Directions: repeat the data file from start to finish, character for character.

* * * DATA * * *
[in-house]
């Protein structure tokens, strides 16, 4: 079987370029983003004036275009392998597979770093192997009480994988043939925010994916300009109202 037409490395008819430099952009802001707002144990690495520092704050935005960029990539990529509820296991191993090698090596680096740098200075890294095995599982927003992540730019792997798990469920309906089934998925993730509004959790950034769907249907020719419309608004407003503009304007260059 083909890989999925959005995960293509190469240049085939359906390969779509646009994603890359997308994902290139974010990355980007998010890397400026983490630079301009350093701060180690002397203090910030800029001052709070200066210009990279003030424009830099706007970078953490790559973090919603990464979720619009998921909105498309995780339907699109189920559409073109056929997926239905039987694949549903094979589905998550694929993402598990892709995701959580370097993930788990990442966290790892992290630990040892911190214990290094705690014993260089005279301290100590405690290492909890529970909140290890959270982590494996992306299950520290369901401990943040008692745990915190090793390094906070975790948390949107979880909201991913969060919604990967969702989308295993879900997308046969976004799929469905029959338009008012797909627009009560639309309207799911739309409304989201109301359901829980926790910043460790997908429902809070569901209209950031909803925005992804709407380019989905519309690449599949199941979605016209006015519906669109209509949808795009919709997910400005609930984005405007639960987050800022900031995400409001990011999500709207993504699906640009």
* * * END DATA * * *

[in-house]
């Protein structure tokens, strides 16, 4: 079987370029983003004036275009392998597979770093192997009480994988043939925010994916300009109202 037409490395008819430099952009802001707002144990690495520092704050935005960029990539990529509820296991191993090698090596680096740098200075890294095995599982927003992540730019792997798990469920309906089934998925993730509004959790950034769907249907020719419309608004407003503009304007260059 083909890989999925959005995960293509190469240049085939359906390969779509646009994603890359997308994902290139974010990355980007998010890397400026983490630079301009350093701060180690002397203090910030800029001052709070200066210009990279003030424009830099706007970078953490790559973090919603990464979720619009998921909105498309995780339907699109189920559409073109056929997926239905039987694949549903094979589905998550694929993402598990892709995701959580370097993930788990990442966290790892992290630990040892911190214990290094705690014993260089005279301290100590405690290492909890529970909140290890959270982590494996992306299950520290369901401990943040008692745990915190090793390094906070975790948390949107979880909201991913969060919604990967969702989308295993879900997308046969976004799929469905029959338009008012797909627009009560639309309207799911739309409304989201109301359901829980926790910043460790997908429902809070569901209209950031909803925005992804709407380019989905519309690449599949199941979605016209006015519906669109209509949808795009919709997910400005609930984005405007639960987050800022900031995400409001990011999500709207993504699906640009």